• Steve Moore – Cub Soundtrack



    Steve Moore – Cub (Soundtrack)
    Released by: Relapse Records
    Released on: October 16th, 2015.
    Purchase From Amazon

    One of the coolest aspects of Jonas Govaerts’ horror film Cub was the soundtrack from Steve Moore (he of Zombi fame). Moore played every instrument on every song, so it’s very much his music but it isn’t so far removed from what he does with Zombi that fans of that act won’t appreciate it.

    The opening track, Intro & Credits, immediately conjures up memories of vintage soundtracks from the likes of Goblin and John Carpenter, that pulsing, proggy, synth-heavy sound is imminent mere seconds in and sets the mood beautifully. As it fades out and the drone of the second track, Casselroque, fades up, the pulse of the opener gives way to a more ambient track where the music comes in waves. It gets darker and more layered as it progresses – listen to this one with the lights off alone in the dark, it’s pretty spooky.

    Arrival uses synthesized organ sounds mixed in alongside the more electronic sounding keyboards to create a repetitive but short ninety-seven second mood piece while The Treehouse, considerably longer at over six minutes, definitely channels Moore’s Euro horror and Italian movie soundtrack influences in a big way. There’s a constant, repetitive keyboard sequence here that is the ‘spine’ of the song and audible throughout over which Moore is able to use softer, less repetitive separate interludes to create a genuinely atmospheric soundscape.

    Werewolf is quick, at under two minutes, but it’s a bit more abrasive, pulsing and even piercing with its high pitched keyboards rolling over a bass heavy backbeat. The Truck, at just short of three minutes, starts off calm, cool and collected but builds fairly diligently into a more intense track that proves unsettling and sounds uneasy. Perfect horror movie material, this one.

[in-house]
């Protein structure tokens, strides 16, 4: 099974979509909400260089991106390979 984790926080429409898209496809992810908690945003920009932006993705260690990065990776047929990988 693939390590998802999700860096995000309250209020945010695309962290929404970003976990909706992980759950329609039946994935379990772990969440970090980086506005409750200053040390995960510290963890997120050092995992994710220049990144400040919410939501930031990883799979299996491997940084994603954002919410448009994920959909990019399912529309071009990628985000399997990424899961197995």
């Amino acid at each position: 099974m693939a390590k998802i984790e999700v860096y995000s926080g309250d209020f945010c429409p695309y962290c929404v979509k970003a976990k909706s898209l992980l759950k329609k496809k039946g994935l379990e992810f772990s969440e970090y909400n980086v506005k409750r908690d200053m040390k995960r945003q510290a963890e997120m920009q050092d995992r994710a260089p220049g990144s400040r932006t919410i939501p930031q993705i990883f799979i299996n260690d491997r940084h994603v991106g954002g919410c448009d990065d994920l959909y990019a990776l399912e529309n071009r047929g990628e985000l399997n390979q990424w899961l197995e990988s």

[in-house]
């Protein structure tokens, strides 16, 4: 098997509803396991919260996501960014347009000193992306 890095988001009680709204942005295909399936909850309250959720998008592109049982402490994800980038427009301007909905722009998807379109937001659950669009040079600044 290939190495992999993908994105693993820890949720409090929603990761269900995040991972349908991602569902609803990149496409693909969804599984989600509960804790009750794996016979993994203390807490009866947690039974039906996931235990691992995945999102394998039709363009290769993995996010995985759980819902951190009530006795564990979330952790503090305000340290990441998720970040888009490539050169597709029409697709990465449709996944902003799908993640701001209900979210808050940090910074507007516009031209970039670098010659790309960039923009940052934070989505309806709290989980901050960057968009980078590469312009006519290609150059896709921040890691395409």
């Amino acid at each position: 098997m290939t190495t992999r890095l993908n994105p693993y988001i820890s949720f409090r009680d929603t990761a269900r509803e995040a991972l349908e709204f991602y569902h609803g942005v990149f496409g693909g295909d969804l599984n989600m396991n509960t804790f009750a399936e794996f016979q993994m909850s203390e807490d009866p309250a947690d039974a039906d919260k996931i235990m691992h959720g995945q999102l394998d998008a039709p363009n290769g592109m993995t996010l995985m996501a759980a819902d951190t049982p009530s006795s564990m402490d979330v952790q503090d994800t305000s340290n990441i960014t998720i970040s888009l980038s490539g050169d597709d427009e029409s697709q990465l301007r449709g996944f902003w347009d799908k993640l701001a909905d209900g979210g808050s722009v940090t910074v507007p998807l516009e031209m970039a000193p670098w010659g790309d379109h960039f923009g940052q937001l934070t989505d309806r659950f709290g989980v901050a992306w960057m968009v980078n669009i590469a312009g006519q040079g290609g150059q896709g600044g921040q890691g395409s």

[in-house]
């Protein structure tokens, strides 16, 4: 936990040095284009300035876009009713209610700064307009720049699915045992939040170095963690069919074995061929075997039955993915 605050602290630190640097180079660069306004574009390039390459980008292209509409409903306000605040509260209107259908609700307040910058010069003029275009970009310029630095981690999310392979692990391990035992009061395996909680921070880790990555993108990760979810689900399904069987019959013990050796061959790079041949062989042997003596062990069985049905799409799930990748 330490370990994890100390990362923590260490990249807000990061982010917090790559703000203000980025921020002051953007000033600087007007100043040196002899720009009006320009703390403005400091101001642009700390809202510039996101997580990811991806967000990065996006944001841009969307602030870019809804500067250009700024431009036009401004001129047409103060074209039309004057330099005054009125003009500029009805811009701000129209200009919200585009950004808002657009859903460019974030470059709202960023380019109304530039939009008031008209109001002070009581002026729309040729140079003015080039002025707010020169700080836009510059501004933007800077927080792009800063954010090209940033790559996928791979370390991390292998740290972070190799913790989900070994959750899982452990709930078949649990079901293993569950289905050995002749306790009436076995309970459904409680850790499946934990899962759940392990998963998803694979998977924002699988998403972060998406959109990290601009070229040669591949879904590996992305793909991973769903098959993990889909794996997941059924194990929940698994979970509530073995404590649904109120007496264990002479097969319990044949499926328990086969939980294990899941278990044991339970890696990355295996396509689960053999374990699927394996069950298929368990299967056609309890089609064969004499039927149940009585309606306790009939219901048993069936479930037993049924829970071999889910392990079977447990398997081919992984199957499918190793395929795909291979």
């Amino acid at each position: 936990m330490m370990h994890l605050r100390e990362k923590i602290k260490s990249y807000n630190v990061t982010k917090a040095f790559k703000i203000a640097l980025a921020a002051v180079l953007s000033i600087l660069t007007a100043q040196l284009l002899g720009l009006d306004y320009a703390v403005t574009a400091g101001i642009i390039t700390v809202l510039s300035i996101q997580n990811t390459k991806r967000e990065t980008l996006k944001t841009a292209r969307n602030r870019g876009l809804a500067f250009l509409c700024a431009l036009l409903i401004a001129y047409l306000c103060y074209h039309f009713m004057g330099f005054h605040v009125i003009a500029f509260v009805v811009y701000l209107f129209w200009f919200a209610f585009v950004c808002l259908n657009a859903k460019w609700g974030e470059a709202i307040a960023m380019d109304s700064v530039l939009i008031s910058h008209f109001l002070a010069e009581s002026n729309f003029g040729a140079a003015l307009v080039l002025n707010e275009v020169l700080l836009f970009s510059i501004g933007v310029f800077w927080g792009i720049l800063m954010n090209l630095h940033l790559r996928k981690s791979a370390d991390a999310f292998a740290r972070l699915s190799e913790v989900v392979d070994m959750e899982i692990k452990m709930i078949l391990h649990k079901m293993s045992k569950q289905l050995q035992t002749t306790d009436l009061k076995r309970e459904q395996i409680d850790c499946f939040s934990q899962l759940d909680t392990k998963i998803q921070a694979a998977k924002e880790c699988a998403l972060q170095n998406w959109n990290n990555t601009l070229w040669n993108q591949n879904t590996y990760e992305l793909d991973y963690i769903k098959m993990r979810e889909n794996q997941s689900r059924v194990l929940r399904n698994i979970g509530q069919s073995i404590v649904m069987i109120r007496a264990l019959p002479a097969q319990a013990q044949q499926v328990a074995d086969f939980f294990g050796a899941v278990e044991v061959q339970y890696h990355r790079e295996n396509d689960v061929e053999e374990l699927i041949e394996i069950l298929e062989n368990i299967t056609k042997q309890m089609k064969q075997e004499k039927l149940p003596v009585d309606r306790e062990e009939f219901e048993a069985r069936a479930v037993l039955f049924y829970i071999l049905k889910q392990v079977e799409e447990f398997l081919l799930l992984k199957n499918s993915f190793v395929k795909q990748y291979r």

The lengthiest track on the record is the eleven minute epic entitled The Hunt. It starts off with a barrage of weirdly mixed ambient noise, then goes fairly quiet for a stretch only to build back up to weirdly mixed ambient noise territory again. This one isn’t as musical as the other pieces, it’s more of an atmospheric mood piece. As such it doesn’t work quite as well when removed from the movie as the other pieces do, but it’s great background music and it succeeds in getting under your skin a bit.

    Sam Vs. Kai is three and a half minutes and it’s very much a selection of chase music. This works quite well outside of the context of the movie but just by listening to it without actually seeing the film beforehand you can definitely get the vibe as to what would be happening. It’s a great composition – brooding, tense and somewhat dreadful but very musical and beautifully mixed. Finale, as you’d guess, is the big finish. It sort of brings the record full circle, back to the Carpenter-esque opening track and it ends a fantastic soundtrack record just as strongly as it began.